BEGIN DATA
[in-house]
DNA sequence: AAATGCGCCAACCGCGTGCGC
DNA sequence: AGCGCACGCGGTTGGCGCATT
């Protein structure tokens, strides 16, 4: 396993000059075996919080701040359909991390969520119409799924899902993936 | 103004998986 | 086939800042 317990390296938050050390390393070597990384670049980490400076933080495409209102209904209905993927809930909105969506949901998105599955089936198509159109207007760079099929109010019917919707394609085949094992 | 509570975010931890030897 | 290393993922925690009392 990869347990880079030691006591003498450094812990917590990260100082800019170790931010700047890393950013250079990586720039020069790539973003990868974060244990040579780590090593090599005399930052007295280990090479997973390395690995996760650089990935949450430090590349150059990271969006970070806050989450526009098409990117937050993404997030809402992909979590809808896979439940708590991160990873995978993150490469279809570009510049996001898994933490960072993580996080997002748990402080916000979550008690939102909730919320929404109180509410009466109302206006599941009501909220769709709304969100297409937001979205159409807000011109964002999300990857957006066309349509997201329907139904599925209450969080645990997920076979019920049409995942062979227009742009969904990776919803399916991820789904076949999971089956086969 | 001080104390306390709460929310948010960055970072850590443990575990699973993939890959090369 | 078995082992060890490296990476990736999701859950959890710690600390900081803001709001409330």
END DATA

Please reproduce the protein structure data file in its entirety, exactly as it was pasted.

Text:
[in-house]
DNA sequence: AAATGCGCCAACCGCGTGCGC
DNA sequence: AGCGCACGCGGTTGGCGCATT
């Protein structure tokens, strides 16, 4: 396993000059075996919080701040359909991390969520119409799924899902993936 | 103004998986 | 086939800042 317990390296938050050390390393070597990384670049980490400076933080495409209102209904209905993927809930909105969506949901998105599955089936198509159109207007760079099929109010019917919707394609085949094992 | 509570975010931890030897 | 290393993922925690009392 990869347990880079030691006591003498450094812990917590990260100082800019170790931010700047890393950013250079990586720039020069790539973003990868974060244990040579780590090593090599005399930052007295280990090479997973390395690995996760650089990935949450430090590349150059990271969006970070806050989450526009098409990117937050993404997030809402992909979590809808896979439940708590991160990873995978993150490469279809570009510049996001898994933490960072993580996080997002748990402080916000979550008690939102909730919320929404109180509410009466109302206006599941009501909220769709709304969100297409937001979205159409807000011109964002999300990857957006066309349509997201329907139904599925209450969080645990997920076979019920049409995942062979227009742009969904990776919803399916991820789904076949999971089956086969 | 001080104390306390709460929310948010960055970072850590443990575990699973993939890959090369 | 078995082992060890490296990476990736999701859950959890710690600390900081803001709001409330």